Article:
The Outdoor Effects Emissivity Has on Thermal Imaging

Manfred Kihn reflects on a topic regarding emissivity and the effects that it has when using a thermal imager outdoors.
I want to reflect on a topic regarding emissivity and the effects that it has when using a thermal imager (TI) outdoors. Emissivity is arguably one of the more challenging factors to overcome when assessing temperature measurements. However, you can compensate for it if you properly understand it and you’re using the right techniques.

Wikipedia’s definition is as follows: “Emissivity of the surface of a material is its effectiveness in emitting energy as thermal radiation. Thermal radiation is electromagnetic radiation that may include both visible radiation (light) and infrared radiation, which is not visible to human eyes. The thermal radiation from very hot objects is easily visible to the eye. Quantitatively, emissivity is the ratio of the thermal radiation from a surface to the radiation from an ideal black surface at the same temperature as given by the Stefan–Boltzmann law. The ratio varies from 0 to 1. The surface of a perfect black body (with an emissivity of 1) emits thermal radiation at the rate of approximately 448 watts per square meter at room temperature (77 °C, 25 °F, 298.15 K); all real objects have emissivities less than 1.0 and emit radiation at correspondingly lower rates.”

Did you know the emissivity values for the following materials?


Brick, red rough .093

Brick, fire 0.75-0.80

Clay tiles 0.33

Concrete 0.94

Paint, Aluminum 0.27-0.67

Paint, Oil 0.92-0.96

Sandstone 0.67

Wood 0.80-0.90

Aluminum alloy, oxidized 0.40

Copper, oxidized 0.87

Copper, polished 0.07

Iron, oxidized 0.74

Iron, not oxidized 0.05

What does this mean to a firefighter using a TI outdoors? During initial size-up while conducting a 360° survey around a structure, we need to remember how a TI interprets images—e.g., white is hot, black is cold, and everything in between is shades of gray and what the TI detects is heat. Consider an example where your TI is showing a white roof on your initial scan. Take note that anything coming out of a mixer such as concrete or asphalt will have a high emissivity value, which includes asphalt roof shingles. Interpreting what your TI is showing you takes some understanding and technique.

Consider some of the following variables:

  • What is the time of day?
  • What are the angle and the direction of the sun?
  • Are there other buildings that are providing shade to the roof?

When you look through the TI, if one side of the roof is cool and dark and the other side is warmer and lighter, could it be the sun that is heating the roof and not a fire in the attic?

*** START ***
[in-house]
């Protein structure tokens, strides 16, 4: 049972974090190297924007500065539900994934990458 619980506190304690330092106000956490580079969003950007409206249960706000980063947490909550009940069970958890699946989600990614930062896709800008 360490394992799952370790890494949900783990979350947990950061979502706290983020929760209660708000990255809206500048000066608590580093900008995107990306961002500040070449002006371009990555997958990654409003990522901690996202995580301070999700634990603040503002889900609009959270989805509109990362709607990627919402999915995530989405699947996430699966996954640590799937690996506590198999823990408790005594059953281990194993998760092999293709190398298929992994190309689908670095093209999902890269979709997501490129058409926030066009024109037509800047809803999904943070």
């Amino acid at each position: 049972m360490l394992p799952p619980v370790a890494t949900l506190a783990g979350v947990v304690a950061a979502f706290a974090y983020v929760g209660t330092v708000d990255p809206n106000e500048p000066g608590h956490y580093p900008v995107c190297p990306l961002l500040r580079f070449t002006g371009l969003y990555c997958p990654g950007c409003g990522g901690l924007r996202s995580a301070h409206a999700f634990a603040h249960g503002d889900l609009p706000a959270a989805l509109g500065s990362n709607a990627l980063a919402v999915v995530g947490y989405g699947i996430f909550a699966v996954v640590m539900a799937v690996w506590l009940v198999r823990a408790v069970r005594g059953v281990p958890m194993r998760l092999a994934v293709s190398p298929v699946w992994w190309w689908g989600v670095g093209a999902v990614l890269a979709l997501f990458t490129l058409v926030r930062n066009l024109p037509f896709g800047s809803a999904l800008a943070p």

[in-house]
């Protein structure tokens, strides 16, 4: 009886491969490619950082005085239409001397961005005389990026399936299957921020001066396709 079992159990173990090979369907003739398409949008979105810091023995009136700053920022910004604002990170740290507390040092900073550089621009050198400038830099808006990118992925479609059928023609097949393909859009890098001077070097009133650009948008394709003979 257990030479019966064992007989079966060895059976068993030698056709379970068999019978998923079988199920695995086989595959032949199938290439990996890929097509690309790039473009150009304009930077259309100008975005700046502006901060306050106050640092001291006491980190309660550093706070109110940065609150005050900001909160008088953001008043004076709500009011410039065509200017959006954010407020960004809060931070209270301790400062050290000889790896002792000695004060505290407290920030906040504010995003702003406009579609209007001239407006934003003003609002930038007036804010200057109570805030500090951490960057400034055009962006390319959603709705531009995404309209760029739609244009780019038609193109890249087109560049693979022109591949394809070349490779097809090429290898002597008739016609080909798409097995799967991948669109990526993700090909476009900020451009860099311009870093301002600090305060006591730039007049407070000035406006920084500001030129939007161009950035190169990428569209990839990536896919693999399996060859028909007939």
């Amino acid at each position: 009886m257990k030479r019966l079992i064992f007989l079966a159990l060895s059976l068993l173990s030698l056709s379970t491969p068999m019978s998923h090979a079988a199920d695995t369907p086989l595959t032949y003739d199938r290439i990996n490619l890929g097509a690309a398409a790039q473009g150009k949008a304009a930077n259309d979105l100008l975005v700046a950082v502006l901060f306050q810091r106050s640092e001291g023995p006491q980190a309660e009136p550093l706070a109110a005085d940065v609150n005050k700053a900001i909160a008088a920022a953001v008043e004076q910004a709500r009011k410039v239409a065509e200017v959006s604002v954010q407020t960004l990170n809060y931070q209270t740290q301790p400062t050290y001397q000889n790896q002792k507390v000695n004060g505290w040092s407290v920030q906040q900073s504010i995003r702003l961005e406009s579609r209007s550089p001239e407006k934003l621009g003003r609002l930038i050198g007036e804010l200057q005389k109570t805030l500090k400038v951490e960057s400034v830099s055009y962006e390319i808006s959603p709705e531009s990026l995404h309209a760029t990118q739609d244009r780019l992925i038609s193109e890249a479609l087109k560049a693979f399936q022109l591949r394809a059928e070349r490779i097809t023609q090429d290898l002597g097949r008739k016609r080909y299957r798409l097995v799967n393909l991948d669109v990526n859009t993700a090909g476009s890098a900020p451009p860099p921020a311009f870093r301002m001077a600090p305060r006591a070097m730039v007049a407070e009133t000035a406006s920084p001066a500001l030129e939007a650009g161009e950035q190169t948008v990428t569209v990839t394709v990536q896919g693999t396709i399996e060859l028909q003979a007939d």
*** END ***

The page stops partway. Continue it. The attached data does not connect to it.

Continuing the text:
Take into consideration all building construction materials such as roofing materials (clay tiles, wooden cedar shake shingles, steel panels, and shingles) besides the commonly used asphalt shingles as well as siding materials (vinyl and aluminum, wood, brick, and stucco). All have a different emissivity and, depending on the variables, all give a different reading on your TI.

Practicing your technique outdoors

To help improve the proficiency in using your TI outdoors, here is a simple in-house training drill you can conduct. Go for a walk with your TI in the morning, mid-afternoon, and late evening on a sunny day looking at the roof area and all the walls (photos 1-2). What you could expect is to get three different readings on your TI. Now, conduct the same experiment on a cloudy day at roughly the same time intervals, and you’ll get three different readings again. What was the construction material of your firehouse?

 This photo was taken on a cloudy day in mid-morning and   this photo was taken on a sunny day in the late afternoon. (Photos courtesy of Bullard.)

Another example of interpreting your TI is using a rock outdoors—same rock, different day and time (photos 3-4).

  The photo of this rock was taken mid-morning on a cloudy day and  this photo was taken in the late afternoon on a sunny day.

An example of how understanding emissivity can increase your situational awareness is when looking for potentially ejected victims at a motor vehicle incident at night. If you notice an anomaly or heat signature in your TI, could it be a heated tree or rock (which can remain warm for extended periods) or possibly a victim’s extremity? Again, the same principle would apply if conducting search and rescue for a missing Alzheimer’s patient or a small child.

The more knowledge and understanding you have regarding emissivity and the effects that it has on your TI operations, the better you will perform at your next response call when working outdoors.

Manfred Kihn is a 19-year veteran of the fire service, having served as an ambulance officer, emergency services specialist, firefighter, captain, and fire chief. He has been a member of Bullard’s Emergency Responder team since 2005 and is the company’s fire training specialist for thermal imaging technology. He is certified through the Law Enforcement Thermographers’ Association (LETA) as a thermal imaging instructor and is a recipient of the Ontario Medal for Firefighters Bravery. If you have questions about thermal imaging, you can e-mail him at

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